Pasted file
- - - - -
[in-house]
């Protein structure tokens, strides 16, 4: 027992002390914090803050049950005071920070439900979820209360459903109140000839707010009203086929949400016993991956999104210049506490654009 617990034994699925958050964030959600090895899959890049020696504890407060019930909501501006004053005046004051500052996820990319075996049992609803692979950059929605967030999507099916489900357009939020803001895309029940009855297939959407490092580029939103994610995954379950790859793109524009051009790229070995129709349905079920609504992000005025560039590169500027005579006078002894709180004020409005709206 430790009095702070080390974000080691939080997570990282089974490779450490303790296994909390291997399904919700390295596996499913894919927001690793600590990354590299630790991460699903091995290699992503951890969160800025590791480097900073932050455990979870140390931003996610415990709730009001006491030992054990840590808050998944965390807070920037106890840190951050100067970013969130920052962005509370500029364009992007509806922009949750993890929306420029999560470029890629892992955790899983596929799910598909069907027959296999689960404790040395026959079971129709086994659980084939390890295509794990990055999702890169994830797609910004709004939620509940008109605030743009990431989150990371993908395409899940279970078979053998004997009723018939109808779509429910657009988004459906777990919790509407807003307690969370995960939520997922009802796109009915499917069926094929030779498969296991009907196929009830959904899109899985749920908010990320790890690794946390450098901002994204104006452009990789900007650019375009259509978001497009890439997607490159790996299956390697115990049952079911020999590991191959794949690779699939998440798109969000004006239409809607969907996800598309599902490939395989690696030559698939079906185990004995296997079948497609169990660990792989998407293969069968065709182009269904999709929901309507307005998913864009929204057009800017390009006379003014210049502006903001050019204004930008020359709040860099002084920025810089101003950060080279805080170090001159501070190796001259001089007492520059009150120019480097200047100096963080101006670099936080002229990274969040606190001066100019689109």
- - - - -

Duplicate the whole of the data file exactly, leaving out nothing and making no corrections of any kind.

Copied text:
[in-house]
């Protein structure tokens, strides 16, 4: 027992002390914090803050049950005071920070439900979820209360459903109140000839707010009203086929949400016993991956999104210049506490654009 617990034994699925958050964030959600090895899959890049020696504890407060019930909501501006004053005046004051500052996820990319075996049992609803692979950059929605967030999507099916489900357009939020803001895309029940009855297939959407490092580029939103994610995954379950790859793109524009051009790229070995129709349905079920609504992000005025560039590169500027005579006078002894709180004020409005709206 430790009095702070080390974000080691939080997570990282089974490779450490303790296994909390291997399904919700390295596996499913894919927001690793600590990354590299630790991460699903091995290699992503951890969160800025590791480097900073932050455990979870140390931003996610415990709730009001006491030992054990840590808050998944965390807070920037106890840190951050100067970013969130920052962005509370500029364009992007509806922009949750993890929306420029999560470029890629892992955790899983596929799910598909069907027959296999689960404790040395026959079971129709086994659980084939390890295509794990990055999702890169994830797609910004709004939620509940008109605030743009990431989150990371993908395409899940279970078979053998004997009723018939109808779509429910657009988004459906777990919790509407807003307690969370995960939520997922009802796109009915499917069926094929030779498969296991009907196929009830959904899109899985749920908010990320790890690794946390450098901002994204104006452009990789900007650019375009259509978001497009890439997607490159790996299956390697115990049952079911020999590991191959794949690779699939998440798109969000004006239409809607969907996800598309599902490939395989690696030559698939079906185990004995296997079948497609169990660990792989998407293969069968065709182009269904999709929901309507307005998913864009929204057009800017390009006379003014210049502006903001050019204004930008020359709040860099002084920025810089101003950060080279805080170090001159501070190796001259001089007492520059009150120019480097200047100096963080101006670099936080002229990274969040606190001066100019689109």